Treasury Secretary Timothy Geithner announced Tuesday that the United States was supporting French Finance Minister Christine Lagarde’s bid to become head of the International Monetary Fund, breaking its silence on the controversial decision just as the IMF board prepared to meet.
By throwing its support behind Lagarde, the United States essentially guaranteed that she will become head of the fund, continuing the tradition of having a European in the post but also breaking new ground as the first woman to be chosen.
The United States is responsible for more than 17 percent of the roughly $320 billion kitty that runs the International Monetary Fund, and has by far the largest vote on the fund’s board.
While it usually is not shy about exercising its influence, U.S. officials had maintained a studied silence about who they believed should replace ousted IMF chief Dominique Strauss-Kahn, apparently hesitant to weigh in on a global debate about whether the fund should be led by a banker from a non-European country.
It was not immediately clear why Geithner decided to break that silence at the last minute.
“I am pleased to announce our decision to support Christine Lagarde to head the International Monetary Fund,” Geithner said in a written statement. “Minister Lagarde’s exceptional talent and broad experience will provide invaluable leadership for this indispensable institution at a critical time for the global economy.”
The statement said the United States was “encouraged by the broad support” Lagarde had secured from IMF member countries, “including from the emerging economies.” It commended Mexican central bank governor Agustin Carstens, who is also vying for the job, “on his strong and very credible candidacy.”
The United States was certain to offend important allies no matter who it backed. Side with Lagarde, and the administration becomes part of the old-line European axis — earning the enmity of developing nations and contradicting its own promises of reform. Choose Carstens, and the United States vexes its close allies in Europe, upends that region’s crisis planning, and risks facing opposition to its own traditional prerogatives, such as the choice of a new World Bank president next summer.
Instead, until Tuesday morning, the strategy was to lie low, a stance the Obama administration tried to give a positive spin by saying it was ready to follow the rest of the world rather than play a kingmaker’s role.
Critics, however, argued that neutrality, in this case, is the same as endorsing Lagarde. As a long-shot candidate, and the first credible contender from a developing country, Carstens would have needed a strong push by the United States and other major nations for his candidacy to take hold.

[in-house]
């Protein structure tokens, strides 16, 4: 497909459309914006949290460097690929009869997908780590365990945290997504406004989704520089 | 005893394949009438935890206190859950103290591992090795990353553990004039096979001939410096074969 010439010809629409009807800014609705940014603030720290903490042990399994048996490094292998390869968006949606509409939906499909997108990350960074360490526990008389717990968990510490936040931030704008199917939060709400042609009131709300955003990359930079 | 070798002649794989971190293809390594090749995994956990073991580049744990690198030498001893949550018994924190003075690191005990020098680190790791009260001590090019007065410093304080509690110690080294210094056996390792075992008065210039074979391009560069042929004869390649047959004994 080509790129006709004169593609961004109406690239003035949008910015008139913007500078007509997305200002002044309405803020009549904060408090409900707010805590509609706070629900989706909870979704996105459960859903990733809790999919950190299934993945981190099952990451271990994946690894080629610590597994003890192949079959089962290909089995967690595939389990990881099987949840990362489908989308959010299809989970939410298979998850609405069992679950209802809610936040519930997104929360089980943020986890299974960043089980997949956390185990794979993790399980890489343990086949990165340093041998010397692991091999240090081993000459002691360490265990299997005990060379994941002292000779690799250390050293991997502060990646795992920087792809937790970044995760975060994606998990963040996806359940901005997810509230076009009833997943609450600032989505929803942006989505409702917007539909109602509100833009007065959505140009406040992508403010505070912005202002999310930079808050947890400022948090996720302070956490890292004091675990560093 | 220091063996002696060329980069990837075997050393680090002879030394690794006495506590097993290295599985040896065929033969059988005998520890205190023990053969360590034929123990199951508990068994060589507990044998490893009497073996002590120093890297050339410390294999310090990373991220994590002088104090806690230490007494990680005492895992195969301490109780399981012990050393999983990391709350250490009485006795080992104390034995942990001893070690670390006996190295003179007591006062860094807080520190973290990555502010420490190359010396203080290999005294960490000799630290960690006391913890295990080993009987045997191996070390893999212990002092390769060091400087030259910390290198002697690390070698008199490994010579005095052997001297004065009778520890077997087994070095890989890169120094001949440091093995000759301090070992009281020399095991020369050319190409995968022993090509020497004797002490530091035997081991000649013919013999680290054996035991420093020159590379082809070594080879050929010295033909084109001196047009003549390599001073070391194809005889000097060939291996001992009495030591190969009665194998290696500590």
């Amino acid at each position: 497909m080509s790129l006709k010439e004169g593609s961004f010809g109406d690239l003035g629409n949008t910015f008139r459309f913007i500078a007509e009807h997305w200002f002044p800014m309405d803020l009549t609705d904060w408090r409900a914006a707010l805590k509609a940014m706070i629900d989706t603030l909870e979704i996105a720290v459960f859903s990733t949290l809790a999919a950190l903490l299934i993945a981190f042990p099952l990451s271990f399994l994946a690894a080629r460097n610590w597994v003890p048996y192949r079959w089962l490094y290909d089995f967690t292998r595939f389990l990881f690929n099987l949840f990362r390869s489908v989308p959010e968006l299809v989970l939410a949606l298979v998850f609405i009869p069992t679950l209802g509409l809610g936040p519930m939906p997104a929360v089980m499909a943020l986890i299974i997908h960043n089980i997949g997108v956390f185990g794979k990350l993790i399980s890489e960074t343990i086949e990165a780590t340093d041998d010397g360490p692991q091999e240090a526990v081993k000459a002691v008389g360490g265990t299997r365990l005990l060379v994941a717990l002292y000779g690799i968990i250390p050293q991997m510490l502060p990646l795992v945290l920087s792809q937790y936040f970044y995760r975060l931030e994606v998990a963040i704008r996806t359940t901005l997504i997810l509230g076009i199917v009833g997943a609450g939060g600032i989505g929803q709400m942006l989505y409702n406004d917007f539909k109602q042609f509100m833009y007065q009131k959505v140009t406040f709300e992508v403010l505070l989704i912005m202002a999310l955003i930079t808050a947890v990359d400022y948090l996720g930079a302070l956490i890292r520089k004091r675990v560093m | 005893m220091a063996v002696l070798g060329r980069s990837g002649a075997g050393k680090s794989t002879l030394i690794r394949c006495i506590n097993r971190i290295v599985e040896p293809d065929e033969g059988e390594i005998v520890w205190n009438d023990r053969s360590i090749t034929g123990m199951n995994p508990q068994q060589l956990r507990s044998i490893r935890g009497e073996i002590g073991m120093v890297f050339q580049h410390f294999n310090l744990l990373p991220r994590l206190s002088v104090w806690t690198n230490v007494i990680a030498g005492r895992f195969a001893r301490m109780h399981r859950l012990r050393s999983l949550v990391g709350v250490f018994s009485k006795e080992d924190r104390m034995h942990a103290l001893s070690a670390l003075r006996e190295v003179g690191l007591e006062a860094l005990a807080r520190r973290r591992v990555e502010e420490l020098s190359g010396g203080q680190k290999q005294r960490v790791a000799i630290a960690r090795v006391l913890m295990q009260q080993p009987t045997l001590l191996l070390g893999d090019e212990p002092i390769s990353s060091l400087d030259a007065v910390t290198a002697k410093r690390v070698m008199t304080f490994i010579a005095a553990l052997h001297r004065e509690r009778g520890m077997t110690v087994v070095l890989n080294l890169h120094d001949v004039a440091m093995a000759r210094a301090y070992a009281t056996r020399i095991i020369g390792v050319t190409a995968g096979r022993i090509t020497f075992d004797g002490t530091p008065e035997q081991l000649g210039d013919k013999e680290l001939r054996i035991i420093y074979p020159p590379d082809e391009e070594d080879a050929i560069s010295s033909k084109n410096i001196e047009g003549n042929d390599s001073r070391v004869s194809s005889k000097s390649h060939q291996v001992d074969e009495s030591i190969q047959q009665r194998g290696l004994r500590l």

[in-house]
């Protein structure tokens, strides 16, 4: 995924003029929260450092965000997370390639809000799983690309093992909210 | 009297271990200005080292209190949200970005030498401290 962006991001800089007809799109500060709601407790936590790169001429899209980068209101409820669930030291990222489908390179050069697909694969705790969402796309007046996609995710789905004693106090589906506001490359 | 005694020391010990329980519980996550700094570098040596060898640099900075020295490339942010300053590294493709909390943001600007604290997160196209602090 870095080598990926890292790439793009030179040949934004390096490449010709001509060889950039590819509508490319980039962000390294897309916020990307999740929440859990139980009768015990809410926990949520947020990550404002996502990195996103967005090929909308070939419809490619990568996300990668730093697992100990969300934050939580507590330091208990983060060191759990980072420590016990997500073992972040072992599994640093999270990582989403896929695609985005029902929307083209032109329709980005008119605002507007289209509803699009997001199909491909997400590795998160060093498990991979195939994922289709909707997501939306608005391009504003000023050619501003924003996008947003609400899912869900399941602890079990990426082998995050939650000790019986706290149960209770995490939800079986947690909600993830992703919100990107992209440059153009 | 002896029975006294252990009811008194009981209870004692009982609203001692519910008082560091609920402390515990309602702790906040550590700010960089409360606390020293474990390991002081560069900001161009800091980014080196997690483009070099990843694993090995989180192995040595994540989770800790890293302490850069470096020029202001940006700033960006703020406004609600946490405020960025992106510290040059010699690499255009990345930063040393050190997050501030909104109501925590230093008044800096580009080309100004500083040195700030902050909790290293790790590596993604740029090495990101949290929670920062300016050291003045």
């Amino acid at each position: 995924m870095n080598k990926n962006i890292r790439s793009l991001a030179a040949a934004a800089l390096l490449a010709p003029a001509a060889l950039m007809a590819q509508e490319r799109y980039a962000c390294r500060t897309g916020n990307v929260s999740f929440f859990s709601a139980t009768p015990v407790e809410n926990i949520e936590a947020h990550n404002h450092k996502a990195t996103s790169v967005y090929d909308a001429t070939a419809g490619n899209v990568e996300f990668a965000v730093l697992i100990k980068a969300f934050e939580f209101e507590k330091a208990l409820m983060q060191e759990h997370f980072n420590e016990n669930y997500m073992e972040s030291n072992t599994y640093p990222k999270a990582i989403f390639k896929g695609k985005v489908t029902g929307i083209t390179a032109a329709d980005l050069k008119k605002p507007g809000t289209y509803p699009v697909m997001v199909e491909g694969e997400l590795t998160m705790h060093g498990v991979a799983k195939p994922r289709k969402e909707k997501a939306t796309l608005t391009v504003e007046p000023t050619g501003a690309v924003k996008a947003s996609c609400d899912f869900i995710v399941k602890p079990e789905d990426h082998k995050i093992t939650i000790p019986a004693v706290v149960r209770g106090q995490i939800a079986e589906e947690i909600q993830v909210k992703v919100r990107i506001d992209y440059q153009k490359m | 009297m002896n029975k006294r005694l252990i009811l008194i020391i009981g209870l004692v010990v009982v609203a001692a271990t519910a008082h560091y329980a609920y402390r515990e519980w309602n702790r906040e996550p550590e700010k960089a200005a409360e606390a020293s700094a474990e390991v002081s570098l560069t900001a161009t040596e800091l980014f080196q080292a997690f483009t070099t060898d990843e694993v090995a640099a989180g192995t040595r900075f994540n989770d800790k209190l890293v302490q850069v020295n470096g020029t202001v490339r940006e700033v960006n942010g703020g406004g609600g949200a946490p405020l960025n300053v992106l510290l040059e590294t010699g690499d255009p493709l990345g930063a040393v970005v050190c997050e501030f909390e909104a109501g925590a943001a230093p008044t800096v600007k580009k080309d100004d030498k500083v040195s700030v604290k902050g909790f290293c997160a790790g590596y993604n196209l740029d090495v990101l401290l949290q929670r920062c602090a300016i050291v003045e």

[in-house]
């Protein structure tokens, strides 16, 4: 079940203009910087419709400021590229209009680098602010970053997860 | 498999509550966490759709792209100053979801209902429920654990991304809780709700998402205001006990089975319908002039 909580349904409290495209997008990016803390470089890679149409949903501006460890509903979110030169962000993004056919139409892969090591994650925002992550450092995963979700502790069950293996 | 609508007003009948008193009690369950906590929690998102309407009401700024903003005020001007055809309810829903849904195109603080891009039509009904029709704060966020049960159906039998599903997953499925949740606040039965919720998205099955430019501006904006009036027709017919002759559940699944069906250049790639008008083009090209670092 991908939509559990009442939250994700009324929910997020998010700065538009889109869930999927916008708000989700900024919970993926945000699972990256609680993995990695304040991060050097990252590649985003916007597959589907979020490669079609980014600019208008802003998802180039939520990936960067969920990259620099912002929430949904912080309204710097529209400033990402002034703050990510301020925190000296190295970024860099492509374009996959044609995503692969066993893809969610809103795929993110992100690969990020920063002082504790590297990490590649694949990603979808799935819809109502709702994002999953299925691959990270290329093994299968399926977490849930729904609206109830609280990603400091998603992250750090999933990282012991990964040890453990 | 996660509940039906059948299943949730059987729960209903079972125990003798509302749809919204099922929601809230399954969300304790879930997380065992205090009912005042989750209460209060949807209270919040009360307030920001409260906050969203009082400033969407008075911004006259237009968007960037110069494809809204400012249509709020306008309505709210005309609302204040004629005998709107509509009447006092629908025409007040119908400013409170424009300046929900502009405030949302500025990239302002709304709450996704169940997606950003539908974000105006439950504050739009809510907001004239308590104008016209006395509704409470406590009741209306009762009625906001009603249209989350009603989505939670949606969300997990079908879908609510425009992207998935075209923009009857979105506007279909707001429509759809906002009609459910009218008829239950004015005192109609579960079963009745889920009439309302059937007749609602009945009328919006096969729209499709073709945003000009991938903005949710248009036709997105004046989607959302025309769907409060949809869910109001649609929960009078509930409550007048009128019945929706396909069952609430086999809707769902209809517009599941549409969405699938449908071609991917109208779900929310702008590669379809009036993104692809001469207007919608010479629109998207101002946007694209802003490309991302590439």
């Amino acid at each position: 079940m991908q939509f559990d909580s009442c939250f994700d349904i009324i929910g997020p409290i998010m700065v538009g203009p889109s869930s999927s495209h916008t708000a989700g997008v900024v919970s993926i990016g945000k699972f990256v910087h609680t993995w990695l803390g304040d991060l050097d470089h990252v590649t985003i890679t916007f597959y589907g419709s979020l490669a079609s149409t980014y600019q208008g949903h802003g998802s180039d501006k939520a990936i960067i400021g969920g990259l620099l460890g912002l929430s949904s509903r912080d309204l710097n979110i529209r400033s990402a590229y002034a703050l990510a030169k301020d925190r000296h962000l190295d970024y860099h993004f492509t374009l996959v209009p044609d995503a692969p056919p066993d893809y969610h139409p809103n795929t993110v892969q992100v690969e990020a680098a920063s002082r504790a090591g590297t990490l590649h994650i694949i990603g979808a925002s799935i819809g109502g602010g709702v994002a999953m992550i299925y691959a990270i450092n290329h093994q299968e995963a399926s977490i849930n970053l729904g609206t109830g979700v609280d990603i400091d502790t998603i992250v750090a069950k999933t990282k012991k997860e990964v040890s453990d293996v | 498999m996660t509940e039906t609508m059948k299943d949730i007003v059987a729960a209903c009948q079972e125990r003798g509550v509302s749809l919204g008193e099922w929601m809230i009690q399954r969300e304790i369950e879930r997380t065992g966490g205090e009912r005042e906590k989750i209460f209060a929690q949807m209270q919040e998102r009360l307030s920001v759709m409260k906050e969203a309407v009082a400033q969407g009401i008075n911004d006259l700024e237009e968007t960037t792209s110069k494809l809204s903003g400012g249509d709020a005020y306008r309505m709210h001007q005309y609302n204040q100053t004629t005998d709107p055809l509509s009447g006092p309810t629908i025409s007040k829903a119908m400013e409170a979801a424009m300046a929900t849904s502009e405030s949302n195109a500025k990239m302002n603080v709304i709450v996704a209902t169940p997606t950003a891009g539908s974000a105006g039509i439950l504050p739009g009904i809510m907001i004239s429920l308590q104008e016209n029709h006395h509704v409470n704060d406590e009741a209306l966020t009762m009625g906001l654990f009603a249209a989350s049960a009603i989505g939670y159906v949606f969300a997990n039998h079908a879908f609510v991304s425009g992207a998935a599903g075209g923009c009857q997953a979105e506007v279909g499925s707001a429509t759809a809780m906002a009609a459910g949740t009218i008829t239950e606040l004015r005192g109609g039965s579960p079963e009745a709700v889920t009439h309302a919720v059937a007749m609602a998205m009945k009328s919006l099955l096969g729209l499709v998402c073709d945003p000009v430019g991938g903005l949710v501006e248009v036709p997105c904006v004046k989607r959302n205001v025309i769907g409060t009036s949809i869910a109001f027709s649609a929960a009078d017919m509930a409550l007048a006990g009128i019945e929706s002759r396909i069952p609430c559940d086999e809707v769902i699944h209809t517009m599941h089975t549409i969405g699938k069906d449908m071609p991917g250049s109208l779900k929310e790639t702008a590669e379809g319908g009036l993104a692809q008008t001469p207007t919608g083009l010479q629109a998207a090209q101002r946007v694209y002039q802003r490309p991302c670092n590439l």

As recently as Monday, a Treasury Department spokesman answered questions about the U.S. position by referring to a five-week-old statement: “We are prepared to support a candidate with the requisite, deep experience and leadership qualities, and who can command broad support among the Fund’s membership.”
The fund’s 24-member board — whose votes are weighted based on the country or coalition of countries they represent — has said it hopes to choose a new managing director by consensus rather than forcing board members to go on record. That method has long-standing roots in an agency that largely has allowed the Western European powers to come up with a candidate that the other nations would accept.
The board said it wants to name a new managing director by Thursday, but the decision could be announced after Tuesday’s meeting.
Carstens’s candidacy added elements of actual competition to the process of choosing a replacement for Strauss-Kahn, who resigned to defend himself against sexual assault charges in New York. Considered by some to be technically superior to Lagarde, given a resume that includes prior ranking jobs at the IMF and his current role running Mexico’s central bank, Carstens has been endorsed by Canada, Australia, Mexico and a handful of Latin American nations.
But that lags behind the announced support for Lagarde, a career lawyer and French cabinet minister who joined the competition for the job with the IMF’s version of a home-court advantage. Several of the executive directors were obligated to her by their heads of state and finance ministers before it was even clear who might compete for the post.
Since then she has won the endorsement of a coalition of African states and of Egypt, the dominant member in a coalition of Arab nations that share a spot on the executive board. Top Chinese and Russian officials also have indicated they support her.